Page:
December 17, 2019

Bipartisan Bill to Improve Military’s Energy Security Included in NDAA

SEA FUEL Act would spur military innovation in carbon capture technology

Washington, D.C. – U.S. Senator Sheldon Whitehouse (D-RI) today announced that bipartisan legislation to improve the U.S. military’s energy security and reduce carbon emissions has been included in the National Defense Authorization Act (NDAA) conference agreement approved by the Senate.  The Securing Energy for our Armed Forces Using Engineering Leadership (SEA FUEL) Act would direct the Departments of Defense and Homeland Security to pioneer new technologies that will capture carbon dioxide from air and seawater and convert it to clean fuels or other useful products.  This marks the first time a federal program will be created for dedicated research and deployment of direct air capture and blue carbon technologies.  The program has been allocated $8 million in the 2020 appropriations agreement set to be approved by Congress this week.

“The military has much at stake with climate change.  Rising seas are lapping at bases at home and abroad, and the danger of conflict across the globe is increasing as natural resources dry up,” said Senator Whitehouse.  “Investing the military’s research capabilities in carbon capture technology holds the promise of making overseas installations more self-sufficient while heading off the effects of climate change.”

“The Pentagon recognizes that climate change is real and poses serious national security challenges.  This provision directs the Departments of Energy, Defense, and Homeland Security to invest in promising research into carbon capture technologies,” said Senator Jack Reed (D-RI), the Ranking Member of the Armed Services Committee.

“The U.S. military has an opportunity to accelerate innovative technologies that could help our fleet project strength and operate in every corner of the globe like never before, while also revolutionizing energy use and improving the lives of people around the world,” said Senator Dan Sullivan (R-AK).  “The SEA FUEL Act will build on the progress of the Navy’s 2017 carbon capture breakthrough and hopefully lead to beneficial new ways to utilize carbon dioxide to supply and power our future. I’m glad to cosponsor Senator Whitehouse’s legislation and see its inclusion in this year’s NDAA.”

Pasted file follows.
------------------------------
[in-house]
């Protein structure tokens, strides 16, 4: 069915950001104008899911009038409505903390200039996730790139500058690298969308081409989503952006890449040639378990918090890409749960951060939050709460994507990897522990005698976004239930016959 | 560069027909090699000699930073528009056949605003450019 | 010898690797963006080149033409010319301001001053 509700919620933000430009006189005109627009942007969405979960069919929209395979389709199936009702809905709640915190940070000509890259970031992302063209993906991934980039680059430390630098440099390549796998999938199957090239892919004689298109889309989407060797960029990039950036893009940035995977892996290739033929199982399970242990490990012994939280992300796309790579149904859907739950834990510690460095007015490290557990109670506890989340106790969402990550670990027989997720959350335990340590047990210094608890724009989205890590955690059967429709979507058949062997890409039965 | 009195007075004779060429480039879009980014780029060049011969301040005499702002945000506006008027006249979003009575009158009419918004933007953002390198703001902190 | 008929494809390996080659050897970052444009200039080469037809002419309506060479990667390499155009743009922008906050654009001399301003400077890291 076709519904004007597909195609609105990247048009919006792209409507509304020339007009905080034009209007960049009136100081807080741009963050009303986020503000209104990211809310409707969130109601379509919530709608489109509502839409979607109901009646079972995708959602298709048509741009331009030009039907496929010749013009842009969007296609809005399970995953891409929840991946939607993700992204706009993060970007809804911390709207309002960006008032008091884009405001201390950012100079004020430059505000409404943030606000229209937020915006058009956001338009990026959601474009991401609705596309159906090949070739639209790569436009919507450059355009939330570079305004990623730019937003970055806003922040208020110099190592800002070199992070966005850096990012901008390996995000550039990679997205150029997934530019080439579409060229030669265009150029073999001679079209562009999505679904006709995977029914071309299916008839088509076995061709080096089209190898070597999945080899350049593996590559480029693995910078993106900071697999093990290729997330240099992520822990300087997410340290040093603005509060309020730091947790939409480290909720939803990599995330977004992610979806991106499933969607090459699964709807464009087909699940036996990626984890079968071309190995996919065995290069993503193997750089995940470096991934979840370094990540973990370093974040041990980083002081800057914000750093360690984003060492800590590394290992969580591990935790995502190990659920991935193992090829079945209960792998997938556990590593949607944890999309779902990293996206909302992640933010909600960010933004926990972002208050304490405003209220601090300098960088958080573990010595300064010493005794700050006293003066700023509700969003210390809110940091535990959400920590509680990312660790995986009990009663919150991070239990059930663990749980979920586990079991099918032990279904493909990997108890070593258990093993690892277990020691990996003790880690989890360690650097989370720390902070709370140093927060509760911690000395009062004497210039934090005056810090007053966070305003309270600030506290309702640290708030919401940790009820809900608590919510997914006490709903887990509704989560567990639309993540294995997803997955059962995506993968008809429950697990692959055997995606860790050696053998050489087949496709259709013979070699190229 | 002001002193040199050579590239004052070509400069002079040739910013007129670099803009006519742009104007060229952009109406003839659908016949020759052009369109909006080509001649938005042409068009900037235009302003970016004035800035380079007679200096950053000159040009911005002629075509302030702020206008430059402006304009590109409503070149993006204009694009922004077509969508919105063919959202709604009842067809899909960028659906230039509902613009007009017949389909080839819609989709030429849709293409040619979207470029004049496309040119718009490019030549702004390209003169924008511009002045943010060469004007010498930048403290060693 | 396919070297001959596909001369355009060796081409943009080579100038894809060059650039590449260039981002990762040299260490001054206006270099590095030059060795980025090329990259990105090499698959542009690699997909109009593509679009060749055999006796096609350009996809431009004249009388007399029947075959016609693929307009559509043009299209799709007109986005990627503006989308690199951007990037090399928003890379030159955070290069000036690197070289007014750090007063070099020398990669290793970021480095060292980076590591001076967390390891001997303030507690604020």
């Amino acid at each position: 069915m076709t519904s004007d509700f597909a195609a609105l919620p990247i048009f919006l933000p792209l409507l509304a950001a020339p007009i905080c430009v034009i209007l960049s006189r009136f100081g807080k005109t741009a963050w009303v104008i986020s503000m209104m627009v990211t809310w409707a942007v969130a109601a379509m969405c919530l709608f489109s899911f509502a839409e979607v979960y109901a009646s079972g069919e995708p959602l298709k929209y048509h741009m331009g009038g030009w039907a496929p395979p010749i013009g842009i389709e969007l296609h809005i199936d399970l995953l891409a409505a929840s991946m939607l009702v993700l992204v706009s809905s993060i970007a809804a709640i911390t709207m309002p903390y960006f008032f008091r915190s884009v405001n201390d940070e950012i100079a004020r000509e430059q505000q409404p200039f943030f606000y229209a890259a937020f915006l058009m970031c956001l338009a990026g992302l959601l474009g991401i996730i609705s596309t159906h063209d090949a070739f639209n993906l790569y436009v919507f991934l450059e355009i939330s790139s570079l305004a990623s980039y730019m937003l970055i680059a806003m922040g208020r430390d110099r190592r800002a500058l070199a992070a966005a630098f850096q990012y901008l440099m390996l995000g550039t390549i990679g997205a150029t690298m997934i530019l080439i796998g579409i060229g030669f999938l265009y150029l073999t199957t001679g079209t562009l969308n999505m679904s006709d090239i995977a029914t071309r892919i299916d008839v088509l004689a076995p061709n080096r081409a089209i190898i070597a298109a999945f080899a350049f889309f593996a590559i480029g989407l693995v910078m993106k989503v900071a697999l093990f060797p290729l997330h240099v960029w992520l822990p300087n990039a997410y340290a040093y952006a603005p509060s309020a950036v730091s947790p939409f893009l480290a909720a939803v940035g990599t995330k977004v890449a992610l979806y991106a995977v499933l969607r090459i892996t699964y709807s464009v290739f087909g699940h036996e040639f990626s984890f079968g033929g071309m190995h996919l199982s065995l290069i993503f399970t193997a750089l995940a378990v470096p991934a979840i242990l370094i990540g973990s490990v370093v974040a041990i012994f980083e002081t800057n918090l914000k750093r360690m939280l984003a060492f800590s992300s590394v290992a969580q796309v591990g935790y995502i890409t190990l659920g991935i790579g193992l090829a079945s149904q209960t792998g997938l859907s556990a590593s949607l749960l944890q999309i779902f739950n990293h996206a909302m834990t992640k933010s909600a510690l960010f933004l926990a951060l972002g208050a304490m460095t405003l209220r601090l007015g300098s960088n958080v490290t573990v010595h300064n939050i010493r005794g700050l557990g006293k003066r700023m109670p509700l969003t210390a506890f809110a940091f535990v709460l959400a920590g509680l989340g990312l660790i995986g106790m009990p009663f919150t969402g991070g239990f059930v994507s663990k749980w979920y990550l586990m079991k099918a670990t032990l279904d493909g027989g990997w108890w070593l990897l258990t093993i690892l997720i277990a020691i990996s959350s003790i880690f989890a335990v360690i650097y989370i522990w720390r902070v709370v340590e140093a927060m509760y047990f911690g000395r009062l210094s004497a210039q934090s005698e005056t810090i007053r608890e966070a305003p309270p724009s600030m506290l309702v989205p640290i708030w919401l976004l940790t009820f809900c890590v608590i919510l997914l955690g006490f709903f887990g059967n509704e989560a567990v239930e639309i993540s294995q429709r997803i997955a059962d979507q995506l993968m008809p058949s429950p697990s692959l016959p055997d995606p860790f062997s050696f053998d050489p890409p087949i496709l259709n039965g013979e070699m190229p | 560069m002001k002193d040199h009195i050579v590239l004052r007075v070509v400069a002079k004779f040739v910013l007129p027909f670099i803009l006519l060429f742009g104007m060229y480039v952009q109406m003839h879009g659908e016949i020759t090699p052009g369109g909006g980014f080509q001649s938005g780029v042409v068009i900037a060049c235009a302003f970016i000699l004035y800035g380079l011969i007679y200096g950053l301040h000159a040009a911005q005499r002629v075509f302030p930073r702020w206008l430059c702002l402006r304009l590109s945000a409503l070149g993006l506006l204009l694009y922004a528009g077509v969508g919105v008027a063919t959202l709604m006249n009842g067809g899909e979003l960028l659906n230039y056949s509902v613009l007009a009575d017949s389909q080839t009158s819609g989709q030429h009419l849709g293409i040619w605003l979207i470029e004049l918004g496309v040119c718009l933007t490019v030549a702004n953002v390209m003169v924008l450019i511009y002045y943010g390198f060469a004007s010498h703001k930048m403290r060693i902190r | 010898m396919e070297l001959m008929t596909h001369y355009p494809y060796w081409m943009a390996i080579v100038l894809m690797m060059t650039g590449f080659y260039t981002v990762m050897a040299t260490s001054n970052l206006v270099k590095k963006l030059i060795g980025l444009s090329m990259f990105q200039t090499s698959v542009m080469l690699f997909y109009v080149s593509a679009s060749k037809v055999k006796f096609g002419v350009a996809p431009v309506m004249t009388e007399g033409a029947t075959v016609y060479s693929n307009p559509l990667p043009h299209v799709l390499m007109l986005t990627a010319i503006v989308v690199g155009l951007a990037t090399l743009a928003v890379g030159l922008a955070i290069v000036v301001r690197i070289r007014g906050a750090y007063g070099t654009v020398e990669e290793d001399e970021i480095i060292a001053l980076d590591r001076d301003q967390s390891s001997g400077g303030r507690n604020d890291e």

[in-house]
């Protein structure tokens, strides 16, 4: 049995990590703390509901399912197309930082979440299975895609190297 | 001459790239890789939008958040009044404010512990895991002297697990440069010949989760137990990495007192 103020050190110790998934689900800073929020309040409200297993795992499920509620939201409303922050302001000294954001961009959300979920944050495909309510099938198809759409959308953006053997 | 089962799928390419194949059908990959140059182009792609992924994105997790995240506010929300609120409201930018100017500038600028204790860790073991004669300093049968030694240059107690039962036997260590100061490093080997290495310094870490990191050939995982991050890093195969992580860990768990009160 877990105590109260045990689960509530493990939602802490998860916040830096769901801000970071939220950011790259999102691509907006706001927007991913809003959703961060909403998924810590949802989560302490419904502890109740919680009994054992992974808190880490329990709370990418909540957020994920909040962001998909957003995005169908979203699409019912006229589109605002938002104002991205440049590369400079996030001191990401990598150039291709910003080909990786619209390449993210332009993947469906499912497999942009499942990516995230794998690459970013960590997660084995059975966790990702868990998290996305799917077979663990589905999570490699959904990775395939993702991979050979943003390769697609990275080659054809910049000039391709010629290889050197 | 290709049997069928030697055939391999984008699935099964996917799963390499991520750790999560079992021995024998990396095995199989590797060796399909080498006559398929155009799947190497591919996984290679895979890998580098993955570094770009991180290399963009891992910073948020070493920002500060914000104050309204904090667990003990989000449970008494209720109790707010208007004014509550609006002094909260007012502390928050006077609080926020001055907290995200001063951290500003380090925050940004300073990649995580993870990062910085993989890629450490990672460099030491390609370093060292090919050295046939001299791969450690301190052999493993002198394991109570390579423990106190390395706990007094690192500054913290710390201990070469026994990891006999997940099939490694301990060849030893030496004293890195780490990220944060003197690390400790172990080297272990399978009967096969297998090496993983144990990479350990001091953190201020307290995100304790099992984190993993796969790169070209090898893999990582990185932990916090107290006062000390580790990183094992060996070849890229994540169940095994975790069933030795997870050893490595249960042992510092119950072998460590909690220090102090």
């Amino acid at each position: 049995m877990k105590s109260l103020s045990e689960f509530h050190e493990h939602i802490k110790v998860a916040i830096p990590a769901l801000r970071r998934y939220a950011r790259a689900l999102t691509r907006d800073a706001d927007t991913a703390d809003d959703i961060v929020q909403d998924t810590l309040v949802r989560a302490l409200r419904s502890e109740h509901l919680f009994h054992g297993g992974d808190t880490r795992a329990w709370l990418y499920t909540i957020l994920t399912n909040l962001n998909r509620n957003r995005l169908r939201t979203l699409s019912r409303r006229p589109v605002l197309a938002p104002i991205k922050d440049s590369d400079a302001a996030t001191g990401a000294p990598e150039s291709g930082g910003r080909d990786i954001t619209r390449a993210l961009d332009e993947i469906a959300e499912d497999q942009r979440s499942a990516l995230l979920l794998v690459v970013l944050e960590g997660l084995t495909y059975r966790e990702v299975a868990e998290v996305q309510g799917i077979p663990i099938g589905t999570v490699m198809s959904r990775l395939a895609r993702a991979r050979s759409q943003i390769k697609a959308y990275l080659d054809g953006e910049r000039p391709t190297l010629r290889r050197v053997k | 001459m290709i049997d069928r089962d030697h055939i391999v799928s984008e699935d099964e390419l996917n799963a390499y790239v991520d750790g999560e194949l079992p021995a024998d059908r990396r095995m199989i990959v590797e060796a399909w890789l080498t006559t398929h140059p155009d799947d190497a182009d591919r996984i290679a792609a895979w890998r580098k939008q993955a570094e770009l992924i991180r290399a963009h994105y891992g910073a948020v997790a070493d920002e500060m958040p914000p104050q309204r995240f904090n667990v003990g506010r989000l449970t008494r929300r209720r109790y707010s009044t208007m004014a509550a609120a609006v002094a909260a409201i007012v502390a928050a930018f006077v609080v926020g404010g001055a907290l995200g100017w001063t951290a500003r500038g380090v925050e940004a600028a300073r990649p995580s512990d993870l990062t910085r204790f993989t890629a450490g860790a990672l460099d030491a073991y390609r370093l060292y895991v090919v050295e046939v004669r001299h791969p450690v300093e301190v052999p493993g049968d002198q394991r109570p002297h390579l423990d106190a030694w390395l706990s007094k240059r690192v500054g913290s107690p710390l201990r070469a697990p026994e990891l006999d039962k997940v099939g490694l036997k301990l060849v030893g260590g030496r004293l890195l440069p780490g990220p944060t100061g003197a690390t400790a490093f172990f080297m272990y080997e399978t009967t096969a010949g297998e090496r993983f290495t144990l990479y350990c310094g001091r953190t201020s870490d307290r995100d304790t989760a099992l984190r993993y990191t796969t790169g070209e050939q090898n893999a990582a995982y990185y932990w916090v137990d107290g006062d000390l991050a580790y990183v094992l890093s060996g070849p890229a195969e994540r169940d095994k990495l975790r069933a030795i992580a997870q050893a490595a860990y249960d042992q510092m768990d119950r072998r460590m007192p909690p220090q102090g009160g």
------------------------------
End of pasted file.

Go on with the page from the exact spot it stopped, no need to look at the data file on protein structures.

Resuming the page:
Whitehouse introduced the SEA FUEL Act along with Reed and Sullivan in May.  Representatives Don Beyer (D-VA), David Schweikert (R-AZ), and Anthony Brown (D-MD) introduced the House companion in June.

“Congress’ passage of the SEA FUEL Act is excellent news which will result in forward progress on the climate crisis,” said Congressman Beyer.  “Our just-passed bipartisan legislation will reduce the carbon footprint of the US military while increasing readiness.  Importantly, the SEA FUEL Act will also help foster the emerging technologies to address the increased concentration of carbon in our air and in our water.  I thank our bipartisan group of cosponsors for their support of the bill, and look forward to seeing it signed into law.”

“America’s military readiness depends on our ability to effectively respond to the national security threat posed by climate change,” said Congressman Brown.  “Adopting carbon capture technology across the Department of Defense and Armed Services will improve our fuel security and foster innovation critical to responding to these challenges.”

Technologies are emerging from the carbon capture sector that remove carbon emissions directly from the air and convert carbon dioxide into new materials like plastics, chemicals, or jet fuel.  These promising technologies could generate new industries and jobs, and have an important role in removing carbon emissions from the environment.

Defense Department facilities and vessels rely heavily on fuels transported from offsite, creating security risks.  Overseas military installations would benefit from technology to convert excess carbon dioxide into fuel onsite.  In addition, the captured carbon may be turned into useful products like building materials that could be used to increase low-lying elevations and protect infrastructure in remote areas.

The U.S. Navy has already patented a technology that would remove excess carbon dioxide from ocean water and turn it into fuel.  The Energy Future Initiative, chaired by former Secretary of Energy Ernest Moniz, recently authored a report entitled “Clearing the Air,” which highlighted the value of researching and demonstrating carbon removal technologies across multiple agencies.  



Press Contact

Meaghan McCabe, (202) 224-2921